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Europace. 2017 Jul 1;19(7):1211-1219. doi: 10.1093/europace/euw154.

Antiadrenergic autoimmunity in postural tachycardia syndrome.

Author information

Department of Clinical Sciences, Lund University, Lund, Sweden.
Department of Cardiology, Skåne University Hospital, Inga Marie Nilssons gata 46, Malmö 20502, Sweden.
Department of Medicine, University of Oklahoma Health Sciences Center and VA Medical Center, Oklahoma City, OK, USA.
Oklahoma Medical Research Foundation, Oklahoma City, OK, USA.
National Heart & Lung Institute, Imperial College, London, UK.



Postural tachycardia syndrome (POTS), a common and debilitating cardiovascular disorder, is characterized by an exaggerated heart rate increase during orthostasis and a wide spectrum of adrenergic-related symptoms. To determine the aetiology of POTS, we examined a possible pathophysiological role for autoantibodies against α1-adrenergic (α1AR) and β1/2-adrenergic receptors (β1/2AR).

Methods and results:

Immunoglobulin G (IgG) derived from 17 POTS patients, 7 with recurrent vasovagal syncope (VVS), and 11 normal controls was analysed for its ability to modulate activity and ligand responsiveness of α1AR and β1/2AR in transfected cells and to alter contractility of isolated rat cremaster arterioles in vitro. Immunoglobulin G activation of α1AR and β1/2AR was significantly higher in POTS compared with VVS and controls in cell-based assays. Eight, 11, and 12 of the 17 POTS patients possessed autoantibodies that activated α1AR, β1AR and β2AR, respectively. Pharmacological blockade suppressed IgG-induced activation of α1AR and β1/2AR. Eight of 17 POTS IgG decreased the α1AR responsiveness to phenylephrine and 13 of 17 POTS IgG increased the β1AR responsiveness to isoproterenol irrespective of their ability to directly activate their receptors. Postural tachycardia syndrome IgG contracted rat cremaster arterioles, which was reversed by α1AR blockade. The upright heart rate correlated with IgG-mediated β1AR and α1AR activity but not with β2AR activity.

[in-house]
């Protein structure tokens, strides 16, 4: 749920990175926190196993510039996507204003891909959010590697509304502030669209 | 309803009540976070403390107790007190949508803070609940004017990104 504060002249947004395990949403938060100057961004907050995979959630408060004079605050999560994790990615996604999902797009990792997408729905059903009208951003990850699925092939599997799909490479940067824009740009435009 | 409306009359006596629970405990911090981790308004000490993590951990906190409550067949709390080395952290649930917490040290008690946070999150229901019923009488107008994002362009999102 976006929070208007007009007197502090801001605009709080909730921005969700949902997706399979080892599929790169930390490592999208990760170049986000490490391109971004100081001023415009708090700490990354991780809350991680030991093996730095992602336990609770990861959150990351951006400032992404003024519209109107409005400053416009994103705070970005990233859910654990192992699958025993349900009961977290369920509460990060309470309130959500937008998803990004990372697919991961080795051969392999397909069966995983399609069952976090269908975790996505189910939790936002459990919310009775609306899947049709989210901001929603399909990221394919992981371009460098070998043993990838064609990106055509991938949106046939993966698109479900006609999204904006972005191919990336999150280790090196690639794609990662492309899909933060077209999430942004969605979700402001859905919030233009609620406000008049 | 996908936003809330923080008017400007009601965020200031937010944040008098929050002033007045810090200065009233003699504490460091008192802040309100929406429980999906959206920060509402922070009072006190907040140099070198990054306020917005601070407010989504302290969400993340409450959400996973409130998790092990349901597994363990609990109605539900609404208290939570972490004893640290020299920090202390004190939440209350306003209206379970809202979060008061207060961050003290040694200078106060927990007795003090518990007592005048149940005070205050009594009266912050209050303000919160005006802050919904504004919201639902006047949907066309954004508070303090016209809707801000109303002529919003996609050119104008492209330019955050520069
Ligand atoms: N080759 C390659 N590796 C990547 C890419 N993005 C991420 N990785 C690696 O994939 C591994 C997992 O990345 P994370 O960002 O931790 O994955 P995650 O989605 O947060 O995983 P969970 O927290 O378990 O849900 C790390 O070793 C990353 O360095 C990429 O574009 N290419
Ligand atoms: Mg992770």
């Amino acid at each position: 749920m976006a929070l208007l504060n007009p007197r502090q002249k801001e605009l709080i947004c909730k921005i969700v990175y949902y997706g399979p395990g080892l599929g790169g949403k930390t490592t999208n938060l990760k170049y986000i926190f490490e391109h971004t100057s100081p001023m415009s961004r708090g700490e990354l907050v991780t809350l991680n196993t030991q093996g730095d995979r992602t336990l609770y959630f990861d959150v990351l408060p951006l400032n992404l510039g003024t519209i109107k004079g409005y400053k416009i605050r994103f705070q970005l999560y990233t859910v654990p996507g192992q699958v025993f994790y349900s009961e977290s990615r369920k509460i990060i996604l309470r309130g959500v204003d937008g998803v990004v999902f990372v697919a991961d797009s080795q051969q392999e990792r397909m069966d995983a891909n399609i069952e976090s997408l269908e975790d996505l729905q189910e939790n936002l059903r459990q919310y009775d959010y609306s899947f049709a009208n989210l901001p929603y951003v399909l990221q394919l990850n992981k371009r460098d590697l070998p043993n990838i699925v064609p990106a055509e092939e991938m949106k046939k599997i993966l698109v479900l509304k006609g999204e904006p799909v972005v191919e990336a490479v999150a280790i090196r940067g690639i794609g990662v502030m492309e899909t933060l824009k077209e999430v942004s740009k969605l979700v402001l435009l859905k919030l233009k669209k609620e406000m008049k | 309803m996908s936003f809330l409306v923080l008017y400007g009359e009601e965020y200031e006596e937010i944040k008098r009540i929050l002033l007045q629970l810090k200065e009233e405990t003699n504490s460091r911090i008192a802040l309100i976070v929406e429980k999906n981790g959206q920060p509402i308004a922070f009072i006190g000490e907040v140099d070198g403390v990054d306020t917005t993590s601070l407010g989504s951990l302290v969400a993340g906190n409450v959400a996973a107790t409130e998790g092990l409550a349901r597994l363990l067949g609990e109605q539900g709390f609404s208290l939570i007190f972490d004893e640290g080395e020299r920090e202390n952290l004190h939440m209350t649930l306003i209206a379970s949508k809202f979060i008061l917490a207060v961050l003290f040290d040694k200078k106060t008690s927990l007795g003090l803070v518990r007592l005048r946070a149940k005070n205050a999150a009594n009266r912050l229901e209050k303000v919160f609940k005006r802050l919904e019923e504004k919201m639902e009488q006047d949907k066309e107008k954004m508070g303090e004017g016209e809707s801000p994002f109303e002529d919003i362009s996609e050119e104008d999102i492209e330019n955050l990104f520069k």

These data confirm a strong relationship between adrenergic autoantibodies and POTS. They support the concept that allosteric-mediated shifts in the α1AR and β1AR responsiveness are important in the pathophysiology of postural tachycardia.


Adrenergic receptors; Allosteric activation; Autoimmunity; Postural tachycardia syndrome; Vasovagal syncope

[Indexed for MEDLINE]
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